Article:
03.Deep green funds
A few funds continue to call their products (or themselves) ‘ethical’, screening out companies and industries that they think fail to meet their ethical criteria, and using positive screening methods to find companies that they assess as making a positive impact on society, the environment or both. Australian Ethical
opposes investment in uranium and excludes companies involved in areas like alcohol, tobacco and the logging of old-growth forests. It uses positive screening to find companies that it thinks make a positive impact. Christian Super
offers a choice of five ‘ethical’ funds. It aims to invest “in accordance with Biblical principles”, screening out companies involved in gambling, tobacco, pornography, abortion drugs, embryonic stem cell research, child labour, fast food, alcohol and weapons.
In some cases, the rules can be relaxed, allowing investment in companies involved in industries such as alcohol, as long as alcohol contributes less than 5% of their revenue. BHP Billiton
and Rio Tinto
are included, but uranium miners with poor corporate and social responsibility (CSR) performance are ruled out. Hunter Hall's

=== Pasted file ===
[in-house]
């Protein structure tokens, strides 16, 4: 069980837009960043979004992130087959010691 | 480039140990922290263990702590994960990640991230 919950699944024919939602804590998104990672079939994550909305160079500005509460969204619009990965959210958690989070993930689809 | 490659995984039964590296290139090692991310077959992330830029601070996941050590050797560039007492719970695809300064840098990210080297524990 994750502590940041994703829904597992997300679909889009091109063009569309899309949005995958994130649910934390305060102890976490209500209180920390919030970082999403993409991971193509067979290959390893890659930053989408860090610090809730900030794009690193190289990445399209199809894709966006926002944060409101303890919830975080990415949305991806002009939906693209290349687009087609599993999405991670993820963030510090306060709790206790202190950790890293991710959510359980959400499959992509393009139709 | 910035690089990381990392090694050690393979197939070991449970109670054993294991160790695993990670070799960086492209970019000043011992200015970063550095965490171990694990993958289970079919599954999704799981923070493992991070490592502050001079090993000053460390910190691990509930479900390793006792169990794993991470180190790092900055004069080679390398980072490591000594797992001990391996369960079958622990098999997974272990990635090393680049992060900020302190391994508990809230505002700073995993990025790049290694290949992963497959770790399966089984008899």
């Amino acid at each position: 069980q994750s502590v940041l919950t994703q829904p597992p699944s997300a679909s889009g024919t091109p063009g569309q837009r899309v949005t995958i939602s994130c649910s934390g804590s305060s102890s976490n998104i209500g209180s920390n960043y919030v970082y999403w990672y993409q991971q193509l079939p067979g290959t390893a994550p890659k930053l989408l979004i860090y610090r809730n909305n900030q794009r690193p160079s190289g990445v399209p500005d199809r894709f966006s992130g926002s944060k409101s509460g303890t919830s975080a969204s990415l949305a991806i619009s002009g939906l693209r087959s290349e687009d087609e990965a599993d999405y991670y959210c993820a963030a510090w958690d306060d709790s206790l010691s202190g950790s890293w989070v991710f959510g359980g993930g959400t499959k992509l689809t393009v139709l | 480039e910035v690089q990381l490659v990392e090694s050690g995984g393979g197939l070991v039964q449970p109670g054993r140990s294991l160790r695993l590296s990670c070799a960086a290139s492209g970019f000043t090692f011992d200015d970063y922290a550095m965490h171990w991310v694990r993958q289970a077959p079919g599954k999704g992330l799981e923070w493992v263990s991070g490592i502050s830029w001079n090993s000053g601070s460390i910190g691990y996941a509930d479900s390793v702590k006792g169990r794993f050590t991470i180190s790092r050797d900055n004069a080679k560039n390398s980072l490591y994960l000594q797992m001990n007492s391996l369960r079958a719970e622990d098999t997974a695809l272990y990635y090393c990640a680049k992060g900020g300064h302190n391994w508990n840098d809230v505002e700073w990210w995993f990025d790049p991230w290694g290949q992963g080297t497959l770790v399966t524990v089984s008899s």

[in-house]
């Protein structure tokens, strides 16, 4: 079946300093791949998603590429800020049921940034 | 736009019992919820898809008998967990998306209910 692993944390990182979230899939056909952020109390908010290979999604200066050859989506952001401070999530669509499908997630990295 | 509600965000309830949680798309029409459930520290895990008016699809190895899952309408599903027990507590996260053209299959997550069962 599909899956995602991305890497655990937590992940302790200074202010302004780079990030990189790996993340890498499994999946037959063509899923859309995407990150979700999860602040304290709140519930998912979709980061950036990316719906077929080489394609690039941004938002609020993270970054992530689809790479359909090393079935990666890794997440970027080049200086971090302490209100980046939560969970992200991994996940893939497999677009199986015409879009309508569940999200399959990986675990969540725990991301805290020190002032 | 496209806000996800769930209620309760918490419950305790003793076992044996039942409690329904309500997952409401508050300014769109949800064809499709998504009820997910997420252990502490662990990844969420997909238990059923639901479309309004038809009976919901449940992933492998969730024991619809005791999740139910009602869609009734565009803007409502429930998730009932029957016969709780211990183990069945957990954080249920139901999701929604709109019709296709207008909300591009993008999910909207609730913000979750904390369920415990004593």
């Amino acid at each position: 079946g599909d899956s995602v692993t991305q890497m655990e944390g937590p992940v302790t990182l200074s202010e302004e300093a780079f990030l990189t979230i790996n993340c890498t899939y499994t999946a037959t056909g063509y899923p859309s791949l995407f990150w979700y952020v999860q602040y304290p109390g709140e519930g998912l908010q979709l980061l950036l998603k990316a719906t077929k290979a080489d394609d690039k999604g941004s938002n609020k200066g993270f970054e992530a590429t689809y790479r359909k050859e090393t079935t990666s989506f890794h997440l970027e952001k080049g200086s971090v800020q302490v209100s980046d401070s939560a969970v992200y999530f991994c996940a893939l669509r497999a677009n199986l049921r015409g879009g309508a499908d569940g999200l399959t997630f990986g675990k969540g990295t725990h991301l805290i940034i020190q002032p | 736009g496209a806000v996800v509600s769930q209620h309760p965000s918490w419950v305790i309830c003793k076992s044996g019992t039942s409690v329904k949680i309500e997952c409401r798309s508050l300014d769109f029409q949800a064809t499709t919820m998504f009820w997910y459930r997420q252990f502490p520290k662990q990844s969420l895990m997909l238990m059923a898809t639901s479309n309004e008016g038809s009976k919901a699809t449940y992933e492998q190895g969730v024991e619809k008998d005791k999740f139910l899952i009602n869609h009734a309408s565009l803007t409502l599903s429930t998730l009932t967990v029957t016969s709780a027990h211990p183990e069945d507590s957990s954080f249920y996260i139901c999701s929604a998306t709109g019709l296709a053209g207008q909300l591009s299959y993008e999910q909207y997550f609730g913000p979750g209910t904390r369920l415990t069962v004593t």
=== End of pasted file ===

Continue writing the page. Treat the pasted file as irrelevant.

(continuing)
negative screen restricts investment in companies deriving revenues from armaments, tobacco, gambling, factory farming, destruction of the environment and uranium mining. Its ethical policy doesn’t take labour standards into account, however; nor does it restrict investment in alcohol companies, companies using animal by-products, or other types of mining.
“We are of the view that mining does not necessarily cause permanent damage to the environment, provided that due attention is paid to site remediation, control of contamination, worker safety and the welfare of any nearby population,” a company spokesperson says. Note
: Hunter Hall launched a deep-green fund in late 2007. The Global Deep Green Fund uses positive screening.